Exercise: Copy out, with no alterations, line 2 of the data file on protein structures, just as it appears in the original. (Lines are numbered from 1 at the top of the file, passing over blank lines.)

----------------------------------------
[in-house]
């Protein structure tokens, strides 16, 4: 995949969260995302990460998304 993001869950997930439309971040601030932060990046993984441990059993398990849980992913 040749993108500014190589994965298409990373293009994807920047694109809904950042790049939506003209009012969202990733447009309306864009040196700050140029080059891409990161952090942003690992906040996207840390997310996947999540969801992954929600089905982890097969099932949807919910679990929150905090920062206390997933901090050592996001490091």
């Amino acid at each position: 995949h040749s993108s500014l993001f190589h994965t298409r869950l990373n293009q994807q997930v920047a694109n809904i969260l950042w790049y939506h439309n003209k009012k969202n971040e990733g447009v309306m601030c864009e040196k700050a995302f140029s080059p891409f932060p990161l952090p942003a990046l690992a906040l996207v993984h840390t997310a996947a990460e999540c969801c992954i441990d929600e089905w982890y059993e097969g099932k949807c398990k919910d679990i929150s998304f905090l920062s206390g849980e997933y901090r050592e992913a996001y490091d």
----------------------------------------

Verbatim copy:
């Protein structure tokens, strides 16, 4: 995949969260995302990460998304 993001869950997930439309971040601030932060990046993984441990059993398990849980992913 040749993108500014190589994965298409990373293009994807920047694109809904950042790049939506003209009012969202990733447009309306864009040196700050140029080059891409990161952090942003690992906040996207840390997310996947999540969801992954929600089905982890097969099932949807919910679990929150905090920062206390997933901090050592996001490091």